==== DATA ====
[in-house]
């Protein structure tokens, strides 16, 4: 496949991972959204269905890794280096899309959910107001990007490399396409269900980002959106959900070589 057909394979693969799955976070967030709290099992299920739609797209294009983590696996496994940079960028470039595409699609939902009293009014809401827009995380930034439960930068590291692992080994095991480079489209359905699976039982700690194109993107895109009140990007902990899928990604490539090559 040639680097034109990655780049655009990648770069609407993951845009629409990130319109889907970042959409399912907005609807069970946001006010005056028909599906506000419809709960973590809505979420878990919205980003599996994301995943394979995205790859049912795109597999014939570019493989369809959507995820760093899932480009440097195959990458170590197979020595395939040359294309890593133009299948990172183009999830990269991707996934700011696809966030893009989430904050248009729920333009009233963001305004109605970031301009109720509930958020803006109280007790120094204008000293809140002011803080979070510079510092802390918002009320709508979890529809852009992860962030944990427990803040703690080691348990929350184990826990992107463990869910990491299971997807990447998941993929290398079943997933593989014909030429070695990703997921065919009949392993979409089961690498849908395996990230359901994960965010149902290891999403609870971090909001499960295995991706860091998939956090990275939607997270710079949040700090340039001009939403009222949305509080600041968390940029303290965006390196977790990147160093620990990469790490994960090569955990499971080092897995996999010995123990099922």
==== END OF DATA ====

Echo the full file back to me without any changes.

[in-house]
């Protein structure tokens, strides 16, 4: 496949991972959204269905890794280096899309959910107001990007490399396409269900980002959106959900070589 057909394979693969799955976070967030709290099992299920739609797209294009983590696996496994940079960028470039595409699609939902009293009014809401827009995380930034439960930068590291692992080994095991480079489209359905699976039982700690194109993107895109009140990007902990899928990604490539090559 040639680097034109990655780049655009990648770069609407993951845009629409990130319109889907970042959409399912907005609807069970946001006010005056028909599906506000419809709960973590809505979420878990919205980003599996994301995943394979995205790859049912795109597999014939570019493989369809959507995820760093899932480009440097195959990458170590197979020595395939040359294309890593133009299948990172183009999830990269991707996934700011696809966030893009989430904050248009729920333009009233963001305004109605970031301009109720509930958020803006109280007790120094204008000293809140002011803080979070510079510092802390918002009320709508979890529809852009992860962030944990427990803040703690080691348990929350184990826990992107463990869910990491299971997807990447998941993929290398079943997933593989014909030429070695990703997921065919009949392993979409089961690498849908395996990230359901994960965010149902290891999403609870971090909001499960295995991706860091998939956090990275939607997270710079949040700090340039001009939403009222949305509080600041968390940029303290965006390196977790990147160093620990990469790490994960090569955990499971080092897995996999010995123990099922």